1. "For Gregor von Rezzori the past was not another country, it was several."

    In Gregor von Rezzori’s fiction, the end of childhood inevitably turns encounters with surroundings that are rich and strange into ‘routine interaction with the all-too-familiar.’ But the numinous experiences of childhood can be stored like treasures in the foundation of the soul as motifs or images that resurface with a sensation of secret recognition, of ‘déjà vu mingled with nostalgia’ when we come across pale reflections of them later in life. Mourning his lost ability to perceive the world with the rapture of his childhood, the Ermine’s narrator speculates that ‘[p]erhaps our soul is capable of little more than tracing the secret essence of these basic motifs through everything it encounters.’ Even if true, all is not inevitably lost as long as there are books like An Ermine in Czernopol and The Snows of Yesteryear to reverse, or at least suspend, the fossilization of adulthood by opening our eyes, like treasure maps to the glories of a lost era, to the mysterious core of the mundane.

    —Tess Lewis wrote a wonderful essay about Gregor von Rezzori’s world, both real and fictional, in the Spring 2012 issue of The Hudson Review. If you’re a Proust fan, definitely check out An Ermine in Czernopol.

  2. As part of the PEN World Voices Festival back in May, Deborah Eisenberg, Michael Cunningham, Daniel Kehlmann, and Edmund White came down to the Museum of Jewish Heritage in New York to talk about Gregor von Rezzori and his Bukovina trilogy (An Ermine in Czernopol, Memoirs of an Anti-Semite, and The Snows of Yesteryear). It was a really great talk, with dissenting opinions but overall admiration for Rezzori’s work. Also, at around the 1:04 mark (though the video gets a bit spotty), a woman who grew up in Bukovina (a region split between Romania and Ukrania now, but with a very mixed cultural history over the last century), and whose parents were in Rezzori’s generation makes a very interesting point about anti-semitism at the time, and how it relates to Rezzori’s treatment of their shared homeland.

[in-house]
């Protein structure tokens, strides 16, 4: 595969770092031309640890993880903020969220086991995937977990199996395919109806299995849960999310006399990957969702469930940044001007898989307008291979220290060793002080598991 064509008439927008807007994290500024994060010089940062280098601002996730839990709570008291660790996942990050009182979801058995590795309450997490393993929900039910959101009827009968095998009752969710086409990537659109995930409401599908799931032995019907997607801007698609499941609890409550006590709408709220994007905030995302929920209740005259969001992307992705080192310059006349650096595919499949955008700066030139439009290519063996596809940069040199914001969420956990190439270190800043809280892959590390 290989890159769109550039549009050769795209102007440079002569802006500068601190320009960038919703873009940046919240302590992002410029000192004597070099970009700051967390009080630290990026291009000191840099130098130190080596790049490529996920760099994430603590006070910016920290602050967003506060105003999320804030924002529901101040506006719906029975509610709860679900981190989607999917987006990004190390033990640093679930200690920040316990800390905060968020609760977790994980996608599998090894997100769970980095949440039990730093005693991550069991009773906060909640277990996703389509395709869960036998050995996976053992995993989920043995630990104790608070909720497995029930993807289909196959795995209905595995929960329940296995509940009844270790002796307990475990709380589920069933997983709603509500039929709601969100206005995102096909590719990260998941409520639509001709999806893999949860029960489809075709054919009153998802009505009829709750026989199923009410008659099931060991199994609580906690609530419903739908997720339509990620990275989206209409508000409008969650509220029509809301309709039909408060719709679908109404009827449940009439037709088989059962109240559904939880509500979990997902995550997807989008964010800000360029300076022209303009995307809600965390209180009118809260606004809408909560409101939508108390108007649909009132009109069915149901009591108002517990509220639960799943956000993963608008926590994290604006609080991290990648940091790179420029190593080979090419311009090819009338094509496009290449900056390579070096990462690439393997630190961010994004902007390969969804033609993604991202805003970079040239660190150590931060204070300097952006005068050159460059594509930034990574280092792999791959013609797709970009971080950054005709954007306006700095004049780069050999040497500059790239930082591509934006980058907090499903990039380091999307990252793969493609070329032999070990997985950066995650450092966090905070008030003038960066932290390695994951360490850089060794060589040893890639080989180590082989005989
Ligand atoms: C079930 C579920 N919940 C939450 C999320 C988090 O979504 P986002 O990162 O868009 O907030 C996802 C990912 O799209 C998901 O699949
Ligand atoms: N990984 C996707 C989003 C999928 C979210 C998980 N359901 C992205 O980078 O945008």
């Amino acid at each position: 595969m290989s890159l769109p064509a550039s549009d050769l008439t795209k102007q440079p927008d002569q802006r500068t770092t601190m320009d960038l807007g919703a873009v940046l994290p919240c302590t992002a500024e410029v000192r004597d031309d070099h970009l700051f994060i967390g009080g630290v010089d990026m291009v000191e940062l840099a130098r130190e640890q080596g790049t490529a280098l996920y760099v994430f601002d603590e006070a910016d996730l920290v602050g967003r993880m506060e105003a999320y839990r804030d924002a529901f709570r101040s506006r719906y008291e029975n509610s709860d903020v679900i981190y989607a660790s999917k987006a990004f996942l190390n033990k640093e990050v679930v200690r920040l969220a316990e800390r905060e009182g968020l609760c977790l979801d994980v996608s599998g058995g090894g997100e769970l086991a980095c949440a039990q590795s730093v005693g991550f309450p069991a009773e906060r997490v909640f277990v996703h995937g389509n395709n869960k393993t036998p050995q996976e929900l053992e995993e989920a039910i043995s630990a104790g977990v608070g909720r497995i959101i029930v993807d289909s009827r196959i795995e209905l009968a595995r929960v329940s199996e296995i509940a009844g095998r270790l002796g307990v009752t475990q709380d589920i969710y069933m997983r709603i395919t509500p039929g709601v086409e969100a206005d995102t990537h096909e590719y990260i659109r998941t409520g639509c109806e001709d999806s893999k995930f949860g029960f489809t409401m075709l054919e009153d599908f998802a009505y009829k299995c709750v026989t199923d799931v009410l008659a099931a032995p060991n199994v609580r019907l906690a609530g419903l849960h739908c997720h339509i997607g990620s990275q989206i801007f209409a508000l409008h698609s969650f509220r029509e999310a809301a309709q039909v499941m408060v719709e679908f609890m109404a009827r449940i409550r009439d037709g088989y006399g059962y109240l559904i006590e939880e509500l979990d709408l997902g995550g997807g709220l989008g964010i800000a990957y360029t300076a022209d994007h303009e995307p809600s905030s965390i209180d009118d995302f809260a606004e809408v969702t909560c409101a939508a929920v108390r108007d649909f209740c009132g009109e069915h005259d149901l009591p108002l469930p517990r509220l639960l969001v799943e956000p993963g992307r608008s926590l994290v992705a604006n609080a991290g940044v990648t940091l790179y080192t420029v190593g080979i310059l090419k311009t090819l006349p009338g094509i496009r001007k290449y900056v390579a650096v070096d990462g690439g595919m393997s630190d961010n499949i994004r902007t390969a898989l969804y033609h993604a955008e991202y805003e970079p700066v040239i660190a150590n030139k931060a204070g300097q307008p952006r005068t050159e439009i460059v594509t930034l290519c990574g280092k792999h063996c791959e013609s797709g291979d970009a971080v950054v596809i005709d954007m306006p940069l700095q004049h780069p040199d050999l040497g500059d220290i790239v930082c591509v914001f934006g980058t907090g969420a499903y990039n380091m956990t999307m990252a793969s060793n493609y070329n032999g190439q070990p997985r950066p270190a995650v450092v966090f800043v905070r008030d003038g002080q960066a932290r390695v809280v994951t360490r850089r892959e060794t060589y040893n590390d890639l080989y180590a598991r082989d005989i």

3. A Place Out of Time - Gregor von Rezzori’s Bukovina Trilogy

    As part of the annual PEN World Voices Festival of International Literature, Michael Cunningham, Deborah Eisenberg, Daniel Kehlmann (who wrote the introduction to the recently published An Ermine in Czernopol) and Edmund White will discuss Gregor von Rezzori and his Bukovina Trilogy: Memoirs of an Anti-Semite, The Snows of Yesteryear, and An Ermine in Czernopol, at the Museum of Jewish Heritage on Sunday, May 6th at 1 pm.

    The talk will be moderated by our editor Edwin Frank, and will be of special interest to those fascinated both by foreign literature (particularly Central Europe) and the story of an area (Bukovina) increasingly split between the Romanian, Ukrainian, German, Russian, Polish, and Jewish inhabitants after the fall of the Austro-Hungarian Empire. Hanging over all the events and characters in the novels is the specter of the rise of the Nazis and the horrors to follow. If you book your tickets through our site as NYRB readers, you will get a $5 discount for the event!

    "I treasure lovely images of my past in that part of the world. I will never find them elsewhere again. I have been back to the now-Russian part of the Bukovina twice. In both cases, I saw myself as a stranger looking backwards at a young man whom I distantly knew but who had very little to do with me." - Gregor von Rezzori, in conversation with Andre Aciman in Salamagundi. For more on Rezzori check out BOMB Magazine, Issue 24, Summer 1988